Monday, May 21, 2012

Catching Up with Princess Nemenzo

Back in 2004, I met Princess Nemenzo through a series of referrals from the NGO network. She was invited to speak at a small, hastily organized feminist rendezvous of several Ateneo students called Mulieris Day.

Excavated the announcement from the Mulieris e-group.

More than being former UP President Dodong Nemenzo's other half, Ma'am Princess is one of the most-respected women in the NGO sector, being a pioneer in the country's feminist movement and having advocated for political freedom since the 1960s. (Read more about Princess Nemenzo's contributions to the sector here and here.)

From her talk, one statement caught my attention and haunted me throughout the trying years that followed: How can women fight for their cause when they sleep with the enemy? Expounding the statement using Ma'am Princess own words out of my memory is now a challenge so instead, allow me to quote Scott London in The Future of Feminism: An Interview with Christina Hoff Summers:

This is another problem with feminism. Women think they form a discrete tribe. But we are intimately connected with "the enemy" — with men. They are our brothers, our fathers, our sons, and their fate is our fate. So I think the movement has a problem from the very beginning. Women will always be found sleeping with the enemy and making alliances with the so-called enemy. So there are fallacies there too that we will unite in sisterhood. (Emphasis supplied.)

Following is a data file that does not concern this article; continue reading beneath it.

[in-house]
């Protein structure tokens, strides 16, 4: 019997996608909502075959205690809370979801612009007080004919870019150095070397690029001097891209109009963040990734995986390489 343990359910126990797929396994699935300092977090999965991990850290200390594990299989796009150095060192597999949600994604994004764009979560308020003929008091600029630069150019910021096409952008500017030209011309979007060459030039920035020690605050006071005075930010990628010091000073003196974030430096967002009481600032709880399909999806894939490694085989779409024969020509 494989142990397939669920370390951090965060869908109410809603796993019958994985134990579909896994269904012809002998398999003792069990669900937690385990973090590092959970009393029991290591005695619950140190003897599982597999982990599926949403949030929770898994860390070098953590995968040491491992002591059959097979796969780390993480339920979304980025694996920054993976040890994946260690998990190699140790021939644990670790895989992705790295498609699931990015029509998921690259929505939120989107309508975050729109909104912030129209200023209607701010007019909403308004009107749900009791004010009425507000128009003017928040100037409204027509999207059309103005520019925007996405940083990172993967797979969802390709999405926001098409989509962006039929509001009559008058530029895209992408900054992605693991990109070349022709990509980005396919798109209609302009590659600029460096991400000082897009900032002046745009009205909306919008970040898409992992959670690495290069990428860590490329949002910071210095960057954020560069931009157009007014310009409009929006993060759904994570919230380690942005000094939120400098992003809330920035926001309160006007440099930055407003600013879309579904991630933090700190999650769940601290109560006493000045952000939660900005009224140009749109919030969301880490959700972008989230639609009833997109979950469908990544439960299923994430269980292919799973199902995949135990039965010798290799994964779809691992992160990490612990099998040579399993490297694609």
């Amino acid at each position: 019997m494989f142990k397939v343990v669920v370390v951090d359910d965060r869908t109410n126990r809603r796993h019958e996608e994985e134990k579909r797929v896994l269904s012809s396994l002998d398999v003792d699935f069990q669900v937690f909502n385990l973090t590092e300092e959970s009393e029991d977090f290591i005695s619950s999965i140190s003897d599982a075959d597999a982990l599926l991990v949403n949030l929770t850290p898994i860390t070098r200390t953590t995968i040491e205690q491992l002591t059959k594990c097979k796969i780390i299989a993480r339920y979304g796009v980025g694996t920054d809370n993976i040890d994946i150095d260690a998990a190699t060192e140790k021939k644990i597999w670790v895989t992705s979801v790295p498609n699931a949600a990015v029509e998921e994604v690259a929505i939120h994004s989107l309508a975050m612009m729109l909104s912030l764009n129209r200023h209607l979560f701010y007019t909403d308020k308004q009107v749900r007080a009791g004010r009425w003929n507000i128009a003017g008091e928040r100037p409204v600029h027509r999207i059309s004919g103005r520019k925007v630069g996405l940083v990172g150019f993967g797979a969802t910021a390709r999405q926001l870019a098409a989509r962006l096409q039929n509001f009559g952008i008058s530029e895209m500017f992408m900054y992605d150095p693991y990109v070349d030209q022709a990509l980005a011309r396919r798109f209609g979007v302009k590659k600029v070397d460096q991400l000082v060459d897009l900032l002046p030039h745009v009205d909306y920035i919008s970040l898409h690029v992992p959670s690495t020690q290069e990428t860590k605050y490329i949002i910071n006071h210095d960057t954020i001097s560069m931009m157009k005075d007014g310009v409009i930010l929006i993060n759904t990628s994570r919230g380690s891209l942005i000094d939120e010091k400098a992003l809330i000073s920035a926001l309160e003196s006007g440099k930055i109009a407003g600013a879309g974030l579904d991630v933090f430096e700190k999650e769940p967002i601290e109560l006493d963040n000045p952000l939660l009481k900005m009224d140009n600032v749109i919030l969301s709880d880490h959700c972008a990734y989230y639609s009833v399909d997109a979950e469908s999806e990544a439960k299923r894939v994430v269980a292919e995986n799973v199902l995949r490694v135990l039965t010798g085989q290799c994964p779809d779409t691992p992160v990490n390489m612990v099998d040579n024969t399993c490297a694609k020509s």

I took the opportunity to bring up this particular memory from eight years ago when I saw Ma'am Princess at the Health Justice Media Briefing where she served as a panelist on behalf of Women's Health Philippines. As a way of fulfilling our unity in sisterhood, I also shared some of my own experiences as a young woman that put my feminist ideals into test.

Catching up with Princess Nemenzo was something I've always looked forward to, especially after three years' worth of failed attempts to blog something about women's strange relationship with the "enemy." Circumstances considered, I would have to say that meeting her again is more a product of fate than chance.

Two generations of feminists -- a lovely picture indeed!